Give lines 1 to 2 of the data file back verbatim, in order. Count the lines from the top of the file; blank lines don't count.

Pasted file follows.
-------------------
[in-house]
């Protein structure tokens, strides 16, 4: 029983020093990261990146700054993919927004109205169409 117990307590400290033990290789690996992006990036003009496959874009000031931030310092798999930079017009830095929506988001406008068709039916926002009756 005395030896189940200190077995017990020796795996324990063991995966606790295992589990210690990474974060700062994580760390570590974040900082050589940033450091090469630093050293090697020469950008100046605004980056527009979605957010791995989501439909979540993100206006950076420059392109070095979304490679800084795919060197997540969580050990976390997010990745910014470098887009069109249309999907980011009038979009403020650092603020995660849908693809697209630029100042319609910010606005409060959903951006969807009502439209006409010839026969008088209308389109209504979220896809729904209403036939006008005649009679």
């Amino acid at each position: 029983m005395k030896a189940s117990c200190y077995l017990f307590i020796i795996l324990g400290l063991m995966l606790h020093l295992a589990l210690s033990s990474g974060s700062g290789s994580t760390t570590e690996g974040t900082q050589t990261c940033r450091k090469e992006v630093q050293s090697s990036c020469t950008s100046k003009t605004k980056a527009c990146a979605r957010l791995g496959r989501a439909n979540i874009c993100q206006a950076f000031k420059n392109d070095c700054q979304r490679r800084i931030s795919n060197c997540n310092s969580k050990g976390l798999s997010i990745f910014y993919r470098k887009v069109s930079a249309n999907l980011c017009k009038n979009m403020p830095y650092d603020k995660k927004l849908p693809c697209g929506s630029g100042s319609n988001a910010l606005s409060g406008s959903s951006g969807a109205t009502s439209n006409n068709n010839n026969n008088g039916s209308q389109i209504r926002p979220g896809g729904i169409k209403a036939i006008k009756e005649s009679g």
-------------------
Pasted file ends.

[in-house]
């Protein structure tokens, strides 16, 4: 029983020093990261990146700054993919927004109205169409 117990307590400290033990290789690996992006990036003009496959874009000031931030310092798999930079017009830095929506988001406008068709039916926002009756 005395030896189940200190077995017990020796795996324990063991995966606790295992589990210690990474974060700062994580760390570590974040900082050589940033450091090469630093050293090697020469950008100046605004980056527009979605957010791995989501439909979540993100206006950076420059392109070095979304490679800084795919060197997540969580050990976390997010990745910014470098887009069109249309999907980011009038979009403020650092603020995660849908693809697209630029100042319609910010606005409060959903951006969807009502439209006409010839026969008088209308389109209504979220896809729904209403036939006008005649009679």